Eager to Improve Your Hand Lettering Skills?

Photo Credit: Sean McCabe

Photo Credit: Sean McCabe

Hand Lettering can be defined simply as “the art of drawing letters.” What I find most interesting about the art, is that the designer has the freedom to add their own personality to the design.  Sean McCabe, owner of “Seanwes” launched a series of courses on hand lettering that grossed six figures within 3 days of launching—you could say he know what he’s talking about.  He wrote a list called “25 Things To Know About Hand Lettering.” The list is for aspiring Hand Letterers to learn the mistakes McCabe made as a young designer.  Based on Sean’s list, I chose 3 things from his list that stood out to me the most.

1.     Hand Lettering gives you a platform to share a message.

No matter what the words say, gorgeous lettering catches the attention of most readers. 

2.    You’ll only improve by doing.

It might be cliché, but practice makes perfect! One of the greatest feelings for me is to see the progression of my work. It’s important to remember that everyone has to start somewhere.

3.     Hand Lettered words might get likes, but hand lettered messages get shared.

Social media is a great platform for hand letterers to professionally present their work for free. Instagram, Twitter, Facebook, and Behance are great examples. Like most hand letterers, I obsess over the letters more than the words; but the hand letterers aren’t the target market. If you only gain their attention, it won’t result in much (if any) exposure.

Credit: Haley Drummond - Instagram: @haleydrummond

 

What Makes the Starbucks Brand So Successful?

Photo Credit: Rebecca Sloat http://bit.ly/215UxcQ

Photo Credit: Rebecca Sloat http://bit.ly/215UxcQ

Every highly recognized brand, like Starbucks has a story behind their values and expertise.  In this particular Forbes article “Howard Behar: What You Can Learn About Branding from Starbucks”, Dan Schawbel interviews the former president of Starbucks Coffee Company North America and Starbucks Coffee International, Howard Behar. They discuss how the culture of Starbucks has changed since he was leading it, his business growth and branding philosophy, how to best support your talent, and what questions he asks candidates during the interview. 

As I sit here in Starbucks to better decipher Behar’s answers, it’s apparent that the brand is as strong as their coffee. Behar mentioned in the interview that he “…probably wouldn’t be hired at Starbucks today and certainly not for the position he had.”  Over the years, Starbucks has become more formal and systematic from store to store. “It still has it’s soul,” says Behar, and caring about people is why the public just can’t get enough of the brand. Sure, mostly everyone recognizes the classic white cup with the brown sleeve and the green straw that sticks out of the Frappuccino cup, but that’s only a few small aspects of what makes up the Starbucks brand. When Behar discusses his principles of business growth and brand development, he states that the number one principle is being authentic. The word “brand” implies that you can be whatever you want to be, but it’s more important to stay true to your values and to be honest.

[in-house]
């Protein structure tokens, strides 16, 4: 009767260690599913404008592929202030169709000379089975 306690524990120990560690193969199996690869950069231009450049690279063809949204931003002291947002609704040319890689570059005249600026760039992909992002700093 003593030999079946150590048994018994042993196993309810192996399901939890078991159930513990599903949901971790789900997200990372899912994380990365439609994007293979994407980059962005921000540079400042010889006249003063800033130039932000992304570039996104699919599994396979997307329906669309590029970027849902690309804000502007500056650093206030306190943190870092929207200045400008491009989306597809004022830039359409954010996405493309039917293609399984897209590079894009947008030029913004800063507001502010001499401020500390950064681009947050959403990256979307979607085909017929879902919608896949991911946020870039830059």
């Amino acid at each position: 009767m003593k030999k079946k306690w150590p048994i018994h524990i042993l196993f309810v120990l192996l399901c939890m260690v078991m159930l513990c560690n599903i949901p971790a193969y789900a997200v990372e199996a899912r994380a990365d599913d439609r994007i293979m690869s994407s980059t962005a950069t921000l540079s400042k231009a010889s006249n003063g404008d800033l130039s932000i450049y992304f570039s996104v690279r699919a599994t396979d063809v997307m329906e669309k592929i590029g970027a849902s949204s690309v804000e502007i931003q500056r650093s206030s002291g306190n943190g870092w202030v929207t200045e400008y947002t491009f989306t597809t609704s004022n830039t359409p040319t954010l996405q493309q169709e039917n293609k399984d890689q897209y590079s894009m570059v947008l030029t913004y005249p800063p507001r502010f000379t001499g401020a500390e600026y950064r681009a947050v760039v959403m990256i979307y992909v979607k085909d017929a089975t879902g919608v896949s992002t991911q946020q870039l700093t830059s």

According to Behar, "In order to run a business successfully the most important principles are authenticity, truthfulness, and clarity with your values."

When Behar was asked to name some current leaders he finds successful, he began by mentioning John Mackey of Whole Foods. Reason being, is because of his competiveness; but most importantly because he is not at all greedy. The way I look at it, he values his people way more than he values the billions of dollars he could be putting in his bank account. After naming a few other current successful leaders, he finds that good people and good merchants are what’s missing in the world.

The end of Schawbel’s interview with Behar, struck me the most. The question asked was, “How do you best support your talent to make a winning brand?” Behar answered by saying that he would rather hire desire over talent any day of the week. While there are fields like the medical and scientific field that require both qualities in a person; to make a winning brand you need powerful, passionate and motivated people. Behar looks for someone with tremendous desire for their work but also someone who can get the job done. 

In order for Behar to hire a person with those qualities, he very seldom asks a person about their skillsets. Instead, he finds that asking questions pertaining to their siblings and friends, like what they like and dislike about you; is how he finds out about the person you are and your values. 

 

Photo Credit: Howard Behar

Photo Credit: Howard Behar